Fiat Chrysler Promises to Remake Ferrari Dino for the Less Affluent
A Ferrari for the rich playboy, rather than the filthy rich playboy. That was the raison d’etre of the Dino badge when Ferrari rolled it out in 1967.
A “Dino,” named after the son of founder Enzo Ferrari, had all the breeding and curves of the company’s race cars, only with a smaller engine and price tag. The first iterations had six cylinders—half as many as Ferrari was known for.
It was a prancing pony among thundering thoroughbreds, and more than any other vehicle it helped the company steer from the racetrack onto the road. Critically, it was the first road-going Ferrari to have its engine between the front and back wheels, a bit of blocking and tackling that made for better, more balanced handling while letting designers sculpt a daintier, more-aerodynamic nose.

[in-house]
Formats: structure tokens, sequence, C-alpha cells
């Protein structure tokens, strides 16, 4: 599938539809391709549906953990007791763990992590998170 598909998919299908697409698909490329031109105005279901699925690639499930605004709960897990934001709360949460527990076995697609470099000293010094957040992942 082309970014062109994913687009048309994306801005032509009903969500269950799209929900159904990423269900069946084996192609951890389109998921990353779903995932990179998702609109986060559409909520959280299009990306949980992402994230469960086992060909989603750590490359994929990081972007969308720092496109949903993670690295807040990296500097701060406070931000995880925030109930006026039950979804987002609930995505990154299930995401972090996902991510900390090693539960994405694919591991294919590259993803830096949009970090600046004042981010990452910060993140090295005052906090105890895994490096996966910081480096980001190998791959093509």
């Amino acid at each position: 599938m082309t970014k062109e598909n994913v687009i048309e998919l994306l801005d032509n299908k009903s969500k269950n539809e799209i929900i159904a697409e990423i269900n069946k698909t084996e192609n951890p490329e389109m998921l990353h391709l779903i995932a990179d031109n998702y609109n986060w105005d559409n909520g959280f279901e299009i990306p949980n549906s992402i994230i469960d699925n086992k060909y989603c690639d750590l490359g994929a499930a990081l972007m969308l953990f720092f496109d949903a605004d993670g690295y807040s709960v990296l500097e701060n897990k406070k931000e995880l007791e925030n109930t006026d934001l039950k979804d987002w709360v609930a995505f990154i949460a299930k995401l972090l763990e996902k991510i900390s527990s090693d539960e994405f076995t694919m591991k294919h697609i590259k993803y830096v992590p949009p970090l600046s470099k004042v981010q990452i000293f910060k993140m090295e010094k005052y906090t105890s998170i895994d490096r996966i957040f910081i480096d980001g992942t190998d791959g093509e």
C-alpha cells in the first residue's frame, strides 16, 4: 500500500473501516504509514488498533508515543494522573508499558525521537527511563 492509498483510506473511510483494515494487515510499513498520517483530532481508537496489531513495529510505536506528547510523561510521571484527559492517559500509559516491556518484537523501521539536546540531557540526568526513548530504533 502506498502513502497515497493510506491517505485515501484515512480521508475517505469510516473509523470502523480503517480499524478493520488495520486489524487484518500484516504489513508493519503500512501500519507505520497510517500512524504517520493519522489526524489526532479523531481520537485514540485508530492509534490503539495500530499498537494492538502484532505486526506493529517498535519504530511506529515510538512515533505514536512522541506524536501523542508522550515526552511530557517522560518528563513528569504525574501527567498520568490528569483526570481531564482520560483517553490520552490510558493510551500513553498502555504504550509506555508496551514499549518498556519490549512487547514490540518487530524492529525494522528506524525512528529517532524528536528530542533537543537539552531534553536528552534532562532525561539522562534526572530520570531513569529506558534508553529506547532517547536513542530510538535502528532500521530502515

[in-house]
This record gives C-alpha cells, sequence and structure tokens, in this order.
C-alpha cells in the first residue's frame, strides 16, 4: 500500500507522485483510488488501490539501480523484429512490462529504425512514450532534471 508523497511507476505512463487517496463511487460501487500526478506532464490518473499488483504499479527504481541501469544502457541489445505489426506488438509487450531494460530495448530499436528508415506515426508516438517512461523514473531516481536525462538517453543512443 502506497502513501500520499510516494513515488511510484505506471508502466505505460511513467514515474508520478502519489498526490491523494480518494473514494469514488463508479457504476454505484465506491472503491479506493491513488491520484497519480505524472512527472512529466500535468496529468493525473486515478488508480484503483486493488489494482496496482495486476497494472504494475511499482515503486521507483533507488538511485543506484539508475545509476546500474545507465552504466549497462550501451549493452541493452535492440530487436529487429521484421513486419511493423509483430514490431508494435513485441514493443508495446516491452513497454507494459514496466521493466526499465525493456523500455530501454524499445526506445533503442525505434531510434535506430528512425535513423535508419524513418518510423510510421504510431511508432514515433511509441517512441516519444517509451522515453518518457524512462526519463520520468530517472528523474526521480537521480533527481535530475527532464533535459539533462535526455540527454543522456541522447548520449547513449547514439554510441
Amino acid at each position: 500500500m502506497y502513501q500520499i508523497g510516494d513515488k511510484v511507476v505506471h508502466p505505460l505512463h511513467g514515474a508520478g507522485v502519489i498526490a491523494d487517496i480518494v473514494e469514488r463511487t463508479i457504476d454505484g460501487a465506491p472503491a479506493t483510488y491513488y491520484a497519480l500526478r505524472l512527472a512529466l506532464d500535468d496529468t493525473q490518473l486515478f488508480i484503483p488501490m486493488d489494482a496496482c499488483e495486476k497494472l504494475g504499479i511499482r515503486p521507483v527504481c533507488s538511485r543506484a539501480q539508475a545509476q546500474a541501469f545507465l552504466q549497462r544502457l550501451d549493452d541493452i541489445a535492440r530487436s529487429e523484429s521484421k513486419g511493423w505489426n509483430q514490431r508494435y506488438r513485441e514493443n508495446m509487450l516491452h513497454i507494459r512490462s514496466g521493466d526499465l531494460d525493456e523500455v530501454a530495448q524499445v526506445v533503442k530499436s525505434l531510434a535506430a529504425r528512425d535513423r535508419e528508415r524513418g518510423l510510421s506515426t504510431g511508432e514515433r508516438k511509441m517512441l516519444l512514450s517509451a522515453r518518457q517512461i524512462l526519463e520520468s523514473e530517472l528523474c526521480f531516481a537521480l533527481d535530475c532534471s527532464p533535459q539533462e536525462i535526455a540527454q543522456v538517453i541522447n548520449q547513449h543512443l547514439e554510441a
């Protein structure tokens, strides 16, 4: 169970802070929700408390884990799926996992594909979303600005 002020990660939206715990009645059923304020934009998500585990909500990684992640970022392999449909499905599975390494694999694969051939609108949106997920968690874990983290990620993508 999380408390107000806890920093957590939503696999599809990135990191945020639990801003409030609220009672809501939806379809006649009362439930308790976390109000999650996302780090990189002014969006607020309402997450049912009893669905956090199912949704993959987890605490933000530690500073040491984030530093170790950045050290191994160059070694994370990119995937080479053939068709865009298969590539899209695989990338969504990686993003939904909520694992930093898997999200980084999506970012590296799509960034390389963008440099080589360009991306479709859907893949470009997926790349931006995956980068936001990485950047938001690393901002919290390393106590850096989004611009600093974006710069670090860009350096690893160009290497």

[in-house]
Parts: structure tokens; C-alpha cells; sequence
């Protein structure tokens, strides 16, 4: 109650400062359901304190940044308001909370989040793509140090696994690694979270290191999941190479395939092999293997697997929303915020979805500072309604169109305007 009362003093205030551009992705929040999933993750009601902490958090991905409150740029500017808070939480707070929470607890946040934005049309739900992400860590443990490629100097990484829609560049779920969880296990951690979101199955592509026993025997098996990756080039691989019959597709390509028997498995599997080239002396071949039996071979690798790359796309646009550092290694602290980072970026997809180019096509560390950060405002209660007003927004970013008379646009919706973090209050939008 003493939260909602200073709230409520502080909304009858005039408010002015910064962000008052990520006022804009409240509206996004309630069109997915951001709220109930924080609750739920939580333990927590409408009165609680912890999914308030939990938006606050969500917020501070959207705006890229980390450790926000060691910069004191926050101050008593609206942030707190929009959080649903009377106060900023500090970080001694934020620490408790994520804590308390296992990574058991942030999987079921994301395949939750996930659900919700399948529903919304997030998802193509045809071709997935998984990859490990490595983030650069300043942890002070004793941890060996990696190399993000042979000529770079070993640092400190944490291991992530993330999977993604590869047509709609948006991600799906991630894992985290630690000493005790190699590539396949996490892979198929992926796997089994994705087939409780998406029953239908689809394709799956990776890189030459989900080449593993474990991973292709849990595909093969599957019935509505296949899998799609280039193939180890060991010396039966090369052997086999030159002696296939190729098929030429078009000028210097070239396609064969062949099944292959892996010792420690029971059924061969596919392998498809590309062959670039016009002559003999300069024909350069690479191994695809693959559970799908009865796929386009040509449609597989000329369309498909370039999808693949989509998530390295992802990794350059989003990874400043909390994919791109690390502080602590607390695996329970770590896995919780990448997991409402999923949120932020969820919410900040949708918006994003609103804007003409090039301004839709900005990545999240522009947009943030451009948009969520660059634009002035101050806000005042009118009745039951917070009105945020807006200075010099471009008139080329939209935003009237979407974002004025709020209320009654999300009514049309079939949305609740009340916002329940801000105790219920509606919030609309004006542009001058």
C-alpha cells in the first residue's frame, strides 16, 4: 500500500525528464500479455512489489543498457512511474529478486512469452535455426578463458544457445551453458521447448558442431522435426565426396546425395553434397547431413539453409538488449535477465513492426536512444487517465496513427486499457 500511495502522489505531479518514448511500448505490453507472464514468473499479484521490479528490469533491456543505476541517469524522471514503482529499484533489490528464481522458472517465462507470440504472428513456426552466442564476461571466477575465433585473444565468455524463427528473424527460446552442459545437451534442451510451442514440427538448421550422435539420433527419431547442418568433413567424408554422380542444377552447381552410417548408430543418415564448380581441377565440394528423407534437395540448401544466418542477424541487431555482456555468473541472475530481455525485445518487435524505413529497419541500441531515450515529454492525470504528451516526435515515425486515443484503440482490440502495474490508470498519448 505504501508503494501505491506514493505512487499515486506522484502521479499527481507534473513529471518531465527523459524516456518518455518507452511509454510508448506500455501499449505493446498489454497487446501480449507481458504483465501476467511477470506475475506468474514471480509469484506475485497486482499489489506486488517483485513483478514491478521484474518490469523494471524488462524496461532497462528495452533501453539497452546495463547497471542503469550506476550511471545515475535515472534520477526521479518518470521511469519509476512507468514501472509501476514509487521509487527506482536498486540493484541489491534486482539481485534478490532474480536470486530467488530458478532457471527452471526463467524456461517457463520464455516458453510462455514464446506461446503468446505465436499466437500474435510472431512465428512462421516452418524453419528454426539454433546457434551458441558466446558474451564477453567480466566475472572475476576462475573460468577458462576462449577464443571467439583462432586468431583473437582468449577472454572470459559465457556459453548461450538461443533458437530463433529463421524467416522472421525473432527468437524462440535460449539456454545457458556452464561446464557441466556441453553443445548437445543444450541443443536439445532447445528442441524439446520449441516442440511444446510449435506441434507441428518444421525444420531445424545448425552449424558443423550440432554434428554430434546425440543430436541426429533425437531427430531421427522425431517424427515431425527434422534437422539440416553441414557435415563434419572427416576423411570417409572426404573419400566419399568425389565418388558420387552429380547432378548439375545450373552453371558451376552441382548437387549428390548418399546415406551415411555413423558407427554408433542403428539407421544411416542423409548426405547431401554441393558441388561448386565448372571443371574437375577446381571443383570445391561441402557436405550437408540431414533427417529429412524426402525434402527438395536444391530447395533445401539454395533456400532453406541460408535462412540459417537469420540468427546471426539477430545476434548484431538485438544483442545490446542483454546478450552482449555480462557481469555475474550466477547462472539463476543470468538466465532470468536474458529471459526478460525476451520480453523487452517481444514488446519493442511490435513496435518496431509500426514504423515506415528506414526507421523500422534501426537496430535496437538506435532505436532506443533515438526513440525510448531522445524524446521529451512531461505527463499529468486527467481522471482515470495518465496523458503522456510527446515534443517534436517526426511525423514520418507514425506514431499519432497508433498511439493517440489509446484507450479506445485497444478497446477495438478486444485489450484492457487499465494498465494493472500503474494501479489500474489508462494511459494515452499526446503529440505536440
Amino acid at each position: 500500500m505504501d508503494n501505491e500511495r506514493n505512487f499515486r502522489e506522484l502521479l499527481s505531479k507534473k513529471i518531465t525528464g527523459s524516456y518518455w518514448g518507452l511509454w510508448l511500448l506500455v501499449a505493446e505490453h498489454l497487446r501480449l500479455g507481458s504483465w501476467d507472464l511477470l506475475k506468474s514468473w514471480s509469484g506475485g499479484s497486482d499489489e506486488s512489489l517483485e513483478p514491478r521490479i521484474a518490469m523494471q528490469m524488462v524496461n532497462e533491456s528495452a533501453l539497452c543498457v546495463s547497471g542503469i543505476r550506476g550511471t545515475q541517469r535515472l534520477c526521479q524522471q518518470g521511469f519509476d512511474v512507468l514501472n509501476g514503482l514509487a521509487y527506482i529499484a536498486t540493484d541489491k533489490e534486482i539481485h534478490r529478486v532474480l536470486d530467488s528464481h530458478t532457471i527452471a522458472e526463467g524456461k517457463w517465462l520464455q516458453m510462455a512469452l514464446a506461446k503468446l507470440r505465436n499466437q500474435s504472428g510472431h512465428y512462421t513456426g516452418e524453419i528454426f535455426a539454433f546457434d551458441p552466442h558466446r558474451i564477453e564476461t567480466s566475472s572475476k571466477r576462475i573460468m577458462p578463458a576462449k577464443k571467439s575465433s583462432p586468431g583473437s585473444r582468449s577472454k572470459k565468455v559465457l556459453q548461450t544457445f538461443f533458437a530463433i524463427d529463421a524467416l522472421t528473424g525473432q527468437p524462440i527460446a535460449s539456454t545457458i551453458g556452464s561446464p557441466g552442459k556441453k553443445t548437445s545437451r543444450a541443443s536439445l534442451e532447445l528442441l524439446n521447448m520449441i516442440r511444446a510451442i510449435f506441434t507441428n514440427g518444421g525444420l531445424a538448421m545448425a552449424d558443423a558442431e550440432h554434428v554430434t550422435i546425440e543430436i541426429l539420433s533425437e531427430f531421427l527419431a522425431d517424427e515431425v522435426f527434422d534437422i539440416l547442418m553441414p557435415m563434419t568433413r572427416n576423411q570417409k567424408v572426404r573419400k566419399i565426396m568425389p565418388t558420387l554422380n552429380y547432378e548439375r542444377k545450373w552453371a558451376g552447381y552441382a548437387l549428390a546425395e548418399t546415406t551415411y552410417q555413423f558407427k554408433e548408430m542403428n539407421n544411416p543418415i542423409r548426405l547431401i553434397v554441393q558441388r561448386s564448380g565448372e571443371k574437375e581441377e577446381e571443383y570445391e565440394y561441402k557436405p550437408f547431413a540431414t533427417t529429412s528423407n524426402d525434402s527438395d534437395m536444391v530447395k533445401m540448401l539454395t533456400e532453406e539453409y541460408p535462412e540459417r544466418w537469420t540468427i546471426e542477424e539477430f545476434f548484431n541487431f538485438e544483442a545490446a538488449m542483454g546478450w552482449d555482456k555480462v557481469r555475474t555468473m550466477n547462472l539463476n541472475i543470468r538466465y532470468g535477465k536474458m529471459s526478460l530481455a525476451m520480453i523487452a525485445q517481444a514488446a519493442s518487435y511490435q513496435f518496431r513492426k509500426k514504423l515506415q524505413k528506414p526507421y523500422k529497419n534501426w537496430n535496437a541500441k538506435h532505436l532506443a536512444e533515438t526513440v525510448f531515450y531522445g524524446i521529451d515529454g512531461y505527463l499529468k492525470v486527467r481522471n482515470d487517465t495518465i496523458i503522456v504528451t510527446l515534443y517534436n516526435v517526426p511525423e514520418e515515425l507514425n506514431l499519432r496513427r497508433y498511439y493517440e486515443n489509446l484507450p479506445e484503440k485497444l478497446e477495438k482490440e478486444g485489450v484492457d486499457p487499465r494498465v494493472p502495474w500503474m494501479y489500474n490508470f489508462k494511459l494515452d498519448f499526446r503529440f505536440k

Now Fiat Chrysler has promised us another Dino, which would be the first in almost 40 years. Sergio Marchionne told Autocar Magazine, it’s “not a question of if, but when.”
The Fiat chief is trying to goose the Ferrari brand a bit in advance of an initial public offering later this year. But he also said a Dino 2.0 wouldn’t be “cheap." Nor would it be solely a way to stretch the brand lower down the market. The expected sweet spot is somewhere around $240,000 in exchange for 500-horsepower. In that range, it will square off against Porsche’s 911, as it did decades ago.
Still, prospective buyers shouldn’t expect to skip the standard Ferrari waiting list. These will be hot; vintage Dinos, these days, are among the more coveted Ferraris in the family. The seminal model from 1967 is worth almost $800,000, nearly four times what it fetched five years ago, according to Hagerty Insurance.